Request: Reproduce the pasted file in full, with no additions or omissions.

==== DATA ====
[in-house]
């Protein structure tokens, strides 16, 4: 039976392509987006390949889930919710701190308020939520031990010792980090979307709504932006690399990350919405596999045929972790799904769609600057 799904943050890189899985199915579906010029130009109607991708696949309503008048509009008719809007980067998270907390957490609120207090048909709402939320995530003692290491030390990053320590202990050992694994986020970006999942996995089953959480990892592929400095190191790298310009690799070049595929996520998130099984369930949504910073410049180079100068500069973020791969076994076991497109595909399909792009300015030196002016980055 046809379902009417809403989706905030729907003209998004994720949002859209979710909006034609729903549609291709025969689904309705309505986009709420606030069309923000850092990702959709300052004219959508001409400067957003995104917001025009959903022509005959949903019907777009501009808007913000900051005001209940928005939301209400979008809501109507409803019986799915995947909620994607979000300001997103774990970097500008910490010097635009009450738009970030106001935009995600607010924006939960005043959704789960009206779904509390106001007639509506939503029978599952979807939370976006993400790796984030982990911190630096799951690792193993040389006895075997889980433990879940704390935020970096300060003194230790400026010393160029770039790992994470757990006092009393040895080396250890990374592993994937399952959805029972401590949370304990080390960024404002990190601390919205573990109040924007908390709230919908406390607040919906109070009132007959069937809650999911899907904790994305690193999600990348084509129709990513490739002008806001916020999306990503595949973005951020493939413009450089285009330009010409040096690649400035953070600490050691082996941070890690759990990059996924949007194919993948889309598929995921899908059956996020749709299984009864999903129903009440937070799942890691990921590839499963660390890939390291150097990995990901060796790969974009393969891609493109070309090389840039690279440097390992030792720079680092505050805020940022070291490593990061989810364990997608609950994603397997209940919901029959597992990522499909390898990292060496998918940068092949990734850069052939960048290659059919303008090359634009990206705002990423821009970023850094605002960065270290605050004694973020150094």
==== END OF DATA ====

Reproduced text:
[in-house]
């Protein structure tokens, strides 16, 4: 039976392509987006390949889930919710701190308020939520031990010792980090979307709504932006690399990350919405596999045929972790799904769609600057 799904943050890189899985199915579906010029130009109607991708696949309503008048509009008719809007980067998270907390957490609120207090048909709402939320995530003692290491030390990053320590202990050992694994986020970006999942996995089953959480990892592929400095190191790298310009690799070049595929996520998130099984369930949504910073410049180079100068500069973020791969076994076991497109595909399909792009300015030196002016980055 046809379902009417809403989706905030729907003209998004994720949002859209979710909006034609729903549609291709025969689904309705309505986009709420606030069309923000850092990702959709300052004219959508001409400067957003995104917001025009959903022509005959949903019907777009501009808007913000900051005001209940928005939301209400979008809501109507409803019986799915995947909620994607979000300001997103774990970097500008910490010097635009009450738009970030106001935009995600607010924006939960005043959704789960009206779904509390106001007639509506939503029978599952979807939370976006993400790796984030982990911190630096799951690792193993040389006895075997889980433990879940704390935020970096300060003194230790400026010393160029770039790992994470757990006092009393040895080396250890990374592993994937399952959805029972401590949370304990080390960024404002990190601390919205573990109040924007908390709230919908406390607040919906109070009132007959069937809650999911899907904790994305690193999600990348084509129709990513490739002008806001916020999306990503595949973005951020493939413009450089285009330009010409040096690649400035953070600490050691082996941070890690759990990059996924949007194919993948889309598929995921899908059956996020749709299984009864999903129903009440937070799942890691990921590839499963660390890939390291150097990995990901060796790969974009393969891609493109070309090389840039690279440097390992030792720079680092505050805020940022070291490593990061989810364990997608609950994603397997209940919901029959597992990522499909390898990292060496998918940068092949990734850069052939960048290659059919303008090359634009990206705002990423821009970023850094605002960065270290605050004694973020150094």